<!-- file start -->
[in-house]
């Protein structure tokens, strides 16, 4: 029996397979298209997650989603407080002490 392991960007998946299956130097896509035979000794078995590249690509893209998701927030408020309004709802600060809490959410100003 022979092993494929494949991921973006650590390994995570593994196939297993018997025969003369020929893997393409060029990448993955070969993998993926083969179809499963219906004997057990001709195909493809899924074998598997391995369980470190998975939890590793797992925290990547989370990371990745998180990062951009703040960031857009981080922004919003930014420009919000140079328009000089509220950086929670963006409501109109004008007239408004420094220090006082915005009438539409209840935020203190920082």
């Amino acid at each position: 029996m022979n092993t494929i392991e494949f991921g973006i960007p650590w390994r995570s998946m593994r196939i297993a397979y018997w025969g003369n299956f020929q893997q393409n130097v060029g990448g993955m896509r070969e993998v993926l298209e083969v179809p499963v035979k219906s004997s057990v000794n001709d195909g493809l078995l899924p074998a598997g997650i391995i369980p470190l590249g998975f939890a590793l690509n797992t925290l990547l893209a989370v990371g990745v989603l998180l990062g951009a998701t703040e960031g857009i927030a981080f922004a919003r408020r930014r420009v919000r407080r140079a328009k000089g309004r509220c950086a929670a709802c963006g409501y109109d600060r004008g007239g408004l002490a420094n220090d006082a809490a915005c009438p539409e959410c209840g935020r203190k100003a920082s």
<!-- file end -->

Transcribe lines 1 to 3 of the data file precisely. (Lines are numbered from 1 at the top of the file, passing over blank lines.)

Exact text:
[in-house]
């Protein structure tokens, strides 16, 4: 029996397979298209997650989603407080002490 392991960007998946299956130097896509035979000794078995590249690509893209998701927030408020309004709802600060809490959410100003 022979092993494929494949991921973006650590390994995570593994196939297993018997025969003369020929893997393409060029990448993955070969993998993926083969179809499963219906004997057990001709195909493809899924074998598997391995369980470190998975939890590793797992925290990547989370990371990745998180990062951009703040960031857009981080922004919003930014420009919000140079328009000089509220950086929670963006409501109109004008007239408004420094220090006082915005009438539409209840935020203190920082």
């Amino acid at each position: 029996m022979n092993t494929i392991e494949f991921g973006i960007p650590w390994r995570s998946m593994r196939i297993a397979y018997w025969g003369n299956f020929q893997q393409n130097v060029g990448g993955m896509r070969e993998v993926l298209e083969v179809p499963v035979k219906s004997s057990v000794n001709d195909g493809l078995l899924p074998a598997g997650i391995i369980p470190l590249g998975f939890a590793l690509n797992t925290l990547l893209a989370v990371g990745v989603l998180l990062g951009a998701t703040e960031g857009i927030a981080f922004a919003r408020r930014r420009v919000r407080r140079a328009k000089g309004r509220c950086a929670a709802c963006g409501y109109d600060r004008g007239g408004l002490a420094n220090d006082a809490a915005c009438p539409e959410c209840g935020r203190k100003a920082s």